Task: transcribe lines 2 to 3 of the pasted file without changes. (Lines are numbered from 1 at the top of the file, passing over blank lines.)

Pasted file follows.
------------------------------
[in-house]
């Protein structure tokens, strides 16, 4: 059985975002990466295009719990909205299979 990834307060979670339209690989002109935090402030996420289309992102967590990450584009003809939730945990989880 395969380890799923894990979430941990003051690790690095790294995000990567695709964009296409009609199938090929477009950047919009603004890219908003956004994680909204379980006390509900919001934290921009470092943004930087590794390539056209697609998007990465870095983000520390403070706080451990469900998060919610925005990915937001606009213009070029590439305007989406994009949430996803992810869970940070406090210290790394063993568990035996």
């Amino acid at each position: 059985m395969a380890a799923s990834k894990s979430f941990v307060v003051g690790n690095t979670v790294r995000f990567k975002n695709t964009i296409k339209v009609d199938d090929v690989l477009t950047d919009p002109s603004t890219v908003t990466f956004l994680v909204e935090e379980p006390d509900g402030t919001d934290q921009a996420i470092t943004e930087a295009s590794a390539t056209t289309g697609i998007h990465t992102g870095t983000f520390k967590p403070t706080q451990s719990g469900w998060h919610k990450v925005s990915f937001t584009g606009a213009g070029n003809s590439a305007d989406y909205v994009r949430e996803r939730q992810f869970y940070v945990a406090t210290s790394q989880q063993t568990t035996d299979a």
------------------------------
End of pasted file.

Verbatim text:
């Protein structure tokens, strides 16, 4: 059985975002990466295009719990909205299979 990834307060979670339209690989002109935090402030996420289309992102967590990450584009003809939730945990989880 395969380890799923894990979430941990003051690790690095790294995000990567695709964009296409009609199938090929477009950047919009603004890219908003956004994680909204379980006390509900919001934290921009470092943004930087590794390539056209697609998007990465870095983000520390403070706080451990469900998060919610925005990915937001606009213009070029590439305007989406994009949430996803992810869970940070406090210290790394063993568990035996």
């Amino acid at each position: 059985m395969a380890a799923s990834k894990s979430f941990v307060v003051g690790n690095t979670v790294r995000f990567k975002n695709t964009i296409k339209v009609d199938d090929v690989l477009t950047d919009p002109s603004t890219v908003t990466f956004l994680v909204e935090e379980p006390d509900g402030t919001d934290q921009a996420i470092t943004e930087a295009s590794a390539t056209t289309g697609i998007h990465t992102g870095t983000f520390k967590p403070t706080q451990s719990g469900w998060h919610k990450v925005s990915f937001t584009g606009a213009g070029n003809s590439a305007d989406y909205v994009r949430e996803r939730q992810f869970y940070v945990a406090t210290s790394q989880q063993t568990t035996d299979a």